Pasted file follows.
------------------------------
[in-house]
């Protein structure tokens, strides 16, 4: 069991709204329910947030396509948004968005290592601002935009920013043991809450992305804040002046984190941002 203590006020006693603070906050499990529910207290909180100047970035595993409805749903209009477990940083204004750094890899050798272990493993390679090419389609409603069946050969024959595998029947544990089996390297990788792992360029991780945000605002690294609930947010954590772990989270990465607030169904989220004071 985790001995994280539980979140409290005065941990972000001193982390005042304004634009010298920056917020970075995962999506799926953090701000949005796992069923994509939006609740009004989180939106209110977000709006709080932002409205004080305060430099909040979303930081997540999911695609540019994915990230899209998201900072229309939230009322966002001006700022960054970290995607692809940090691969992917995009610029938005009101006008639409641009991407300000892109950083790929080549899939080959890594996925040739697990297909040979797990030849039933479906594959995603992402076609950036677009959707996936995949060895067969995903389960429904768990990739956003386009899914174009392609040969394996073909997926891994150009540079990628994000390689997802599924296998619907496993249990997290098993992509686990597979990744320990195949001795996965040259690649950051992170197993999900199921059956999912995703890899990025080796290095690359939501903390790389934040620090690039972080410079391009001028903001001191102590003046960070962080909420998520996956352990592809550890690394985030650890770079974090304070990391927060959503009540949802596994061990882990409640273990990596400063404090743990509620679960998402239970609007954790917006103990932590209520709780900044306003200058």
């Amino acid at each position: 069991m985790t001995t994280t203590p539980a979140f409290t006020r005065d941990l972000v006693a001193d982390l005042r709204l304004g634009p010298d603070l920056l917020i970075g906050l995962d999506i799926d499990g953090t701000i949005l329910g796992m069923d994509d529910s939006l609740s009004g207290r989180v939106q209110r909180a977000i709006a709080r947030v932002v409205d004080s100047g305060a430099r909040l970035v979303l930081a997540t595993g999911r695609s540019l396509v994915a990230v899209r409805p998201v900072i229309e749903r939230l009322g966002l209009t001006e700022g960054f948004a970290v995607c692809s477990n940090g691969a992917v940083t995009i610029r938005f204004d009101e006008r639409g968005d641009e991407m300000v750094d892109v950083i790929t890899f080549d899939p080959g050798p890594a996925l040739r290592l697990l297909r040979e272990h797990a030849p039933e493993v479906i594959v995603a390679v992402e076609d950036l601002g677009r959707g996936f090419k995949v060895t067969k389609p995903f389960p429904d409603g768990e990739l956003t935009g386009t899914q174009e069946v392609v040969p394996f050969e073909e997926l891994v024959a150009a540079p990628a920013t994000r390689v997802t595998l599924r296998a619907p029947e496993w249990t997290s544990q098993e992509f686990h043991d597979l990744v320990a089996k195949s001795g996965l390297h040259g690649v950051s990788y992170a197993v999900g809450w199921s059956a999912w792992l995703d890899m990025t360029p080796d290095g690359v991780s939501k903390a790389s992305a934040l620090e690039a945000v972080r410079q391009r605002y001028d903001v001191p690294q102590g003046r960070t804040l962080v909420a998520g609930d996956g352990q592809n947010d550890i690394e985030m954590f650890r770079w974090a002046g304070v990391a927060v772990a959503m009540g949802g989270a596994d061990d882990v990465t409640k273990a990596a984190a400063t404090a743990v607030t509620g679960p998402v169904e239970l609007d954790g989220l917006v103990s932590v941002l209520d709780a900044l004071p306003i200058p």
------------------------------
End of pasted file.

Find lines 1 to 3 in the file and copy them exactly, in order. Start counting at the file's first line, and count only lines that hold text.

[in-house]
């Protein structure tokens, strides 16, 4: 069991709204329910947030396509948004968005290592601002935009920013043991809450992305804040002046984190941002 203590006020006693603070906050499990529910207290909180100047970035595993409805749903209009477990940083204004750094890899050798272990493993390679090419389609409603069946050969024959595998029947544990089996390297990788792992360029991780945000605002690294609930947010954590772990989270990465607030169904989220004071 985790001995994280539980979140409290005065941990972000001193982390005042304004634009010298920056917020970075995962999506799926953090701000949005796992069923994509939006609740009004989180939106209110977000709006709080932002409205004080305060430099909040979303930081997540999911695609540019994915990230899209998201900072229309939230009322966002001006700022960054970290995607692809940090691969992917995009610029938005009101006008639409641009991407300000892109950083790929080549899939080959890594996925040739697990297909040979797990030849039933479906594959995603992402076609950036677009959707996936995949060895067969995903389960429904768990990739956003386009899914174009392609040969394996073909997926891994150009540079990628994000390689997802599924296998619907496993249990997290098993992509686990597979990744320990195949001795996965040259690649950051992170197993999900199921059956999912995703890899990025080796290095690359939501903390790389934040620090690039972080410079391009001028903001001191102590003046960070962080909420998520996956352990592809550890690394985030650890770079974090304070990391927060959503009540949802596994061990882990409640273990990596400063404090743990509620679960998402239970609007954790917006103990932590209520709780900044306003200058």
């Amino acid at each position: 069991m985790t001995t994280t203590p539980a979140f409290t006020r005065d941990l972000v006693a001193d982390l005042r709204l304004g634009p010298d603070l920056l917020i970075g906050l995962d999506i799926d499990g953090t701000i949005l329910g796992m069923d994509d529910s939006l609740s009004g207290r989180v939106q209110r909180a977000i709006a709080r947030v932002v409205d004080s100047g305060a430099r909040l970035v979303l930081a997540t595993g999911r695609s540019l396509v994915a990230v899209r409805p998201v900072i229309e749903r939230l009322g966002l209009t001006e700022g960054f948004a970290v995607c692809s477990n940090g691969a992917v940083t995009i610029r938005f204004d009101e006008r639409g968005d641009e991407m300000v750094d892109v950083i790929t890899f080549d899939p080959g050798p890594a996925l040739r290592l697990l297909r040979e272990h797990a030849p039933e493993v479906i594959v995603a390679v992402e076609d950036l601002g677009r959707g996936f090419k995949v060895t067969k389609p995903f389960p429904d409603g768990e990739l956003t935009g386009t899914q174009e069946v392609v040969p394996f050969e073909e997926l891994v024959a150009a540079p990628a920013t994000r390689v997802t595998l599924r296998a619907p029947e496993w249990t997290s544990q098993e992509f686990h043991d597979l990744v320990a089996k195949s001795g996965l390297h040259g690649v950051s990788y992170a197993v999900g809450w199921s059956a999912w792992l995703d890899m990025t360029p080796d290095g690359v991780s939501k903390a790389s992305a934040l620090e690039a945000v972080r410079q391009r605002y001028d903001v001191p690294q102590g003046r960070t804040l962080v909420a998520g609930d996956g352990q592809n947010d550890i690394e985030m954590f650890r770079w974090a002046g304070v990391a927060v772990a959503m009540g949802g989270a596994d061990d882990v990465t409640k273990a990596a984190a400063t404090a743990v607030t509620g679960p998402v169904e239970l609007d954790g989220l917006v103990s932590v941002l209520d709780a900044l004071p306003i200058p």